Chapter 4 for printing - Page 1 of 34 Chapter 4 Amino Acids...

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Page 1 of 34 Chapter 4: Amino Acids and Peptides In this chapter, we learn about amino acids and peptides, the third major class of biomolecules vital for life. We start with the description of the properties of -amino acids and their chemical and biological synthesis. We then move on to a detailed discussion of poly(amino acids), or peptides, that encompass proteins and enzymes vital for living cells. 4.1 WHAT ARE AMINO ACIDS AND PEPTIDES? Amino acids are compounds that contain both an amine and a carboxylic acid. Often, they contain other functionalities as well, but the core feature is the amine (usually primary) and the terminal carboxylic acid. There are many different possibilities, depending on the location of the amino group on the carbon chain. -Amino acids have the amino group at carbon 2 (or ) of the chain, adjacent to the carboxylic acid. -Amino acids have the amino group at carbon 3 (or ), -amino acids have it at carbon 4 (or ), etc. Each of these amino acid types represent core structures found in a wide variety of naturally- occurring compounds. -Amino acids condense to make peptides, -, - and -amino acids cyclocondense to -, - and -lactams, respectively.
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Page 2 of 34 Practice problem 1: Identify the -amino acid substructure within the following compounds. Peptides are long chain molecules comprised of different -amino acid units, all joined to one another via amide bonds. The amino group of one amino acid is attached to the carboxylic acid of a different amino acid, in repetitive fashion, to create stable poly(amino acid)s that we call peptides. Oligopeptides are short chain peptides of up to a dozen or so amino acid residues, while longer chain peptides are often referred to as polypeptides . Proteins are polypeptides made in the cell for various biological functions, such as biological catalysts known as enzymes. 4.2 -AMINO ACIDS -Amino acids are by far the most common types of amino acids found in nature. Although in this discussion we draw the chemical structures of the amino acids as containing both an amino (NH 2 ) substituent and a carboxylic acid (CO 2 H), neither is ever present at the same time. This is due to the amine being more basic, and thus more easily protonated, than the carboxylate, and thus the proton would be attached to the amine nitrogen rather than to the carboxylate oxygen. As a neutral species, the amino acid would be an ammonium carboxylate. Dropping the pH would enable the carboxylate to protonate to afford a cationically-charged species, while raising the pH would lead to deprotonation of the ammonium cation. These acid-base dynamics are illustrated below. Since there are two acidic sites in the molecule, the ammonium and carboxylic acid moieties, each could undergo sequential deprotonation through the addition of a base. First, the carboxylic acid proton is removed, upon addition of one equivalent of hydroxide to the fully-protonated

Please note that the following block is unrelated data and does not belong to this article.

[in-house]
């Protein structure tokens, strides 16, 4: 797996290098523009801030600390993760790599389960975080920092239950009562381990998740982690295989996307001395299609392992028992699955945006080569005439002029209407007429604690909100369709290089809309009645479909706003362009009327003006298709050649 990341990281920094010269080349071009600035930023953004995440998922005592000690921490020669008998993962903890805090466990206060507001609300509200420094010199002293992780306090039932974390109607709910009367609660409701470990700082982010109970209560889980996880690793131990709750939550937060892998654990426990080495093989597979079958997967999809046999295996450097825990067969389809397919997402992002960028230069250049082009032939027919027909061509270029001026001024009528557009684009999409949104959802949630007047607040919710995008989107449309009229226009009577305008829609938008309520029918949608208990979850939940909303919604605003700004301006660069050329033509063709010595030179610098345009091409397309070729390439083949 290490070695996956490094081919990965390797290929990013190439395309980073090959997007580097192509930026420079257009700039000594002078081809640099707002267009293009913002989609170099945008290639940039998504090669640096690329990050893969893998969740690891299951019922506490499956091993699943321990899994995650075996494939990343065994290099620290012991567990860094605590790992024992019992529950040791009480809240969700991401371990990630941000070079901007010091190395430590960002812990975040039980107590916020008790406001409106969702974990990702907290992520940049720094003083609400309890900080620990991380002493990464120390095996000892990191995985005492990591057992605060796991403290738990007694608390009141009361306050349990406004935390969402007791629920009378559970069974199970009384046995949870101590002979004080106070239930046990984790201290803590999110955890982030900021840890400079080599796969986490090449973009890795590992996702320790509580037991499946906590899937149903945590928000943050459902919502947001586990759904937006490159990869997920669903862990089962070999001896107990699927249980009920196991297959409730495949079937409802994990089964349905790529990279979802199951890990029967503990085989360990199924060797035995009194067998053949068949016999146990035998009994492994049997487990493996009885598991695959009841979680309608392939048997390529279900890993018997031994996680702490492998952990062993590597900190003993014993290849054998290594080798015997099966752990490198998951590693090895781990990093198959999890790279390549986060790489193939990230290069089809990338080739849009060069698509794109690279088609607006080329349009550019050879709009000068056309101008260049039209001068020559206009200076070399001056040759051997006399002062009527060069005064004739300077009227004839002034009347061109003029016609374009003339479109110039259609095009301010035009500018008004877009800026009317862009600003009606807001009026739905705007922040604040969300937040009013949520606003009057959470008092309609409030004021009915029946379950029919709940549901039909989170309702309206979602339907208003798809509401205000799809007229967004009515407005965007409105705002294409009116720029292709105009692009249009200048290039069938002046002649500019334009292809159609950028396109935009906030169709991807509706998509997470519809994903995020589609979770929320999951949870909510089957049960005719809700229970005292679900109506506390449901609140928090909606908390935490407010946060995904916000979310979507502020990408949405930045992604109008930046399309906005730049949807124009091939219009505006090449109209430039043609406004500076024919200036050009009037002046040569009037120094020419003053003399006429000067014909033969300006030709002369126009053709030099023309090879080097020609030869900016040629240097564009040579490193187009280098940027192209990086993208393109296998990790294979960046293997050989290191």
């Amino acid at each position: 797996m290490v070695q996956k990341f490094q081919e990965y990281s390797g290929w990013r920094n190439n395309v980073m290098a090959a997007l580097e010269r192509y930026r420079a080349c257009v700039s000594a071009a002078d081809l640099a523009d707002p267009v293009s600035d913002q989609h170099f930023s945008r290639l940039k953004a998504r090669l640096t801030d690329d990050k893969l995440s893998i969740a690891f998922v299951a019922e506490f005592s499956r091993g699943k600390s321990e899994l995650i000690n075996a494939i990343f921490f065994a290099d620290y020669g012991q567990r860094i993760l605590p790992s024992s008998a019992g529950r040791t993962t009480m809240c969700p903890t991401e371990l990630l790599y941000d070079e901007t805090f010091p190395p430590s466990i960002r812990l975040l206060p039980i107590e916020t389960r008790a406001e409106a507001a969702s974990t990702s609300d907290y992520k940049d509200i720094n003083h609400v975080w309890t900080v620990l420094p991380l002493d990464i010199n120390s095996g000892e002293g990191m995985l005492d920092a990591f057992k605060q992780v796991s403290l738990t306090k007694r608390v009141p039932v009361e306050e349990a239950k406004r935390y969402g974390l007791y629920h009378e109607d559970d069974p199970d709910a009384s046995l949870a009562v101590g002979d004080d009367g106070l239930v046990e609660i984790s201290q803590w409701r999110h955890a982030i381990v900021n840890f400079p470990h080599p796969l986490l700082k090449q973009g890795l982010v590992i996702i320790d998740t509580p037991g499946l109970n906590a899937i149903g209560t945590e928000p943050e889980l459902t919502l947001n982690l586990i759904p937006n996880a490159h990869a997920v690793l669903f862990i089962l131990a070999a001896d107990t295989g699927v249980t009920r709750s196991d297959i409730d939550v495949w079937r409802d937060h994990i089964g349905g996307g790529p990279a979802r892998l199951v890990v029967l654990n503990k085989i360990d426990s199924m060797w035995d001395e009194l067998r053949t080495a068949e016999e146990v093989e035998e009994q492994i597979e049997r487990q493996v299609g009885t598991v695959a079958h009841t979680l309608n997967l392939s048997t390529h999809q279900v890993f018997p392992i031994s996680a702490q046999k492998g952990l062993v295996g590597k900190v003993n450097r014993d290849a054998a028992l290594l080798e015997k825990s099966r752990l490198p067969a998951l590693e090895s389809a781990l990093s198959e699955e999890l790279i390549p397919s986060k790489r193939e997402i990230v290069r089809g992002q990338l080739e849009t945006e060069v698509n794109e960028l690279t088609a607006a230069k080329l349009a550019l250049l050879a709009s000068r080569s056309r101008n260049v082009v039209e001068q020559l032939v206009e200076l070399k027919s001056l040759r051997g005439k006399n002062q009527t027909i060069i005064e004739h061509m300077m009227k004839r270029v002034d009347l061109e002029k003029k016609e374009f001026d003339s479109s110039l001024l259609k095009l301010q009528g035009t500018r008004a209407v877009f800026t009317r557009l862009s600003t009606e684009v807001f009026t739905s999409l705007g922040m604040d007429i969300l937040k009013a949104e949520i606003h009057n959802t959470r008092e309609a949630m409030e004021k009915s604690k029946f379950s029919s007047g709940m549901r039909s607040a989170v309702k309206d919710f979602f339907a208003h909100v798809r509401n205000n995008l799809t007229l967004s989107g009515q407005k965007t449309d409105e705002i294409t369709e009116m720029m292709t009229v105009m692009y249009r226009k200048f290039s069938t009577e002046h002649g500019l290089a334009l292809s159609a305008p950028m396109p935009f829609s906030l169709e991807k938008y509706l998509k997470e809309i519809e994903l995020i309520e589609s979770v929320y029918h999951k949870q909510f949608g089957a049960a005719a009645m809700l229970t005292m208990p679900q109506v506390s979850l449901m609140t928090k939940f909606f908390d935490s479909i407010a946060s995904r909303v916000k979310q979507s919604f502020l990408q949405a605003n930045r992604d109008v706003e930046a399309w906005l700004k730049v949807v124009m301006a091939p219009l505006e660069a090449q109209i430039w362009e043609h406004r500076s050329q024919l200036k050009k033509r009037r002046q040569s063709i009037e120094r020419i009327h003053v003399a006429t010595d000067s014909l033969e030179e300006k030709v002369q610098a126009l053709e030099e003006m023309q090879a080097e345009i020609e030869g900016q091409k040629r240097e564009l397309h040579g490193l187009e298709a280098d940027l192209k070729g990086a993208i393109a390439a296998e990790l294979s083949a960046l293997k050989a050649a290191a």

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Page 3 of 34 compound. Then the ammonium substituent is deprotonated with the addition of a second
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